Nephew fell asleep with the collection box (filled with treasures) on his nightstand and Niece fell asleep with her lantern (on) next to her head.

We ordered the kit with the sibling add-on and got duplicates of all materials, which meant each child could do each craft entirely. The kits were a hit, and we’ll probably continue to order them as long as the kids are interested in them.

Each month you get 2-3 crafts with all materials (the first crate in a subscription even comes with scissors) right down to the crayons and tape. The box includes additional “learn more” ideas crafts, and the whole box is packaged in a very environmentally-friendly way. The box ended up becoming the background to play with the puppets which were printed on the back of the “This Month’s Crafts” pages. The kids played with the puppets later and loved them.

I’d never heard of Kiwi Crate before finding the site, but I’m glad we tried it! The kits are aimed at 3-7 year olds and they certainly entertained the kids. If you use my referral link, you and I will both get $10 off an order.

Suprise!

Saturday, June 29th

Stretching myself into downward dog, I heard my sister-in-law speak quietly behind me. “I have a surprise for you,” she said to my nephew.

I changed to a seated position while nephew eyed me shyly from the doorway. “It’s been a long time since I saw you,” I said. “Do you know who I am?” He shook his head and I said, “I’m your dad’s sister.”

His face brightened and he ran to give me a hug. “Auntie Amanda!”

Shortly, Nephew was pulling every toy out of his room one-by-one to show me. While he was doing this, my sister-in-law told my niece I was in the living room. She ran out and hugged me, even though we’ve never met.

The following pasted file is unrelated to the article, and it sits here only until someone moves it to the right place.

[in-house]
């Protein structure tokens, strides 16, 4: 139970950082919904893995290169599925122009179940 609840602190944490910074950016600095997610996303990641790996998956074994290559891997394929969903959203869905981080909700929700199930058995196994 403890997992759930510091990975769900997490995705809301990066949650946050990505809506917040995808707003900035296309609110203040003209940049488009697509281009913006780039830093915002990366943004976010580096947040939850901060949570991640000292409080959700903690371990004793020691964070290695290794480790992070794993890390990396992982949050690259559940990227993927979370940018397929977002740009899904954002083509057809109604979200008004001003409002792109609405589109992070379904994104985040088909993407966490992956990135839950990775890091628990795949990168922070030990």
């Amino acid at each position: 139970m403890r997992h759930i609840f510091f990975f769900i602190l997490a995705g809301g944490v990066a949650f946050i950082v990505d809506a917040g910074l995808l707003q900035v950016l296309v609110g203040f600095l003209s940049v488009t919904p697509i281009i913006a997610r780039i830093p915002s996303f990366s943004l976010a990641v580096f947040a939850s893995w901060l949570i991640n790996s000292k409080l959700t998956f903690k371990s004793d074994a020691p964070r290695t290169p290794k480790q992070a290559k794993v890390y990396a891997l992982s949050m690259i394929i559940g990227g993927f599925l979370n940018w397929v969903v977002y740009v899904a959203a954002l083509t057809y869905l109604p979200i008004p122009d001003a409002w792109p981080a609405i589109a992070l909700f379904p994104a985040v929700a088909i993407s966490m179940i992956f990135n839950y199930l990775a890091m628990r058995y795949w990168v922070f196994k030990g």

“Surprise!” I said. We hadn’t told the kids we were coming to visit.

“Are you sleeping here tonight?”

“Yes, for a few days, and I have another surprise,” I said. Good Man was showering and appeared a few minutes later.

“Uncle!” Nephew shouted. Niece, however, hightailed it back into her room.

“You’re scaring small children,” I said. The dog growled. “And the dog, too.”

Good Man shrugged.

It took nephew a few minutes to warm up to Good Man, but soon he was showing us his toys again.

From the bedroom, a small voice shouted, “Is the strange man gone yet?”

***

We spent that afternoon at Interstate State Park, exploring glacial potholes. Niece wanted to hold my hand, and Nephew wanted to be with Good Man the whole time.

Conquering the Big Rock

Fifty-Cent Trinkets

Glacial Pothole

A Lesson on Leave No Trace

Butterfly Toy

At one point, Good Man took the (slippery, uneven) rock stairs two at a time. “Don’t do that,” I yelled, “Your nephew is going to co—”

Too late. He was also bounding down the stairs two at a time.

Satisfied Grin

Trying for One Last Shot

Try Again…

Finally?

Mother Comes for a Visit: Police and Waitress Adventures

“When will you be home?”

I crammed my box of sewing things in my trunk and juggled my phone. “Um, I don’t know, I’m leaving my class now.”

“The police were here. And they scared my mom.”

What?”

***

So Mother went home today. The visit was…interesting.

Last week Good Man and I both had vacation, but this week Mother was home alone. We took her to the Korean spa and left her there for the day while we worked (which she loved), and she did a Korean tour agency’s tour of Luray Caverns and DC on Wednesday (which she also enjoyed).

The real adventure came Thursday afternoon, though!

After Good Man called to tell Mother he was on his way home, Mother saw the police digging through our mailbox. She peeked at them through the windows, and became very nervous. She decided to go out and see what they needed

When she left the house, she locked herself out.

Mother managed to explain to the officers that it was her son and daughter-in-law’s house and that she had locked herself out. (I was really proud of her when I heard she did it in English.)

The officers, in turn, tried to break into our home using a credit card.

I’ll let that sink in for a moment.

The credit card break in was a failure (luckily, I think?) and our neighbor across the way saw Mother. She came over and asked which language Mother spoke. She then called several friends until she got one who was able to interpret for her.

When the neighbor discovered what was going on, she invited Mother in, but Mother was too nervous. (Ir probably didn’t help that the neighbor has some very gorgeous, very large Huskies!) So the neighbor gave her a lawn chair and some blankets so she could keep warm while she waited.

She wasn’t locked out for too long, and Good Man soon came home.

When I arrived home after my sewing class, it was well after dark and I called the police to see why they were digging in my mailbox.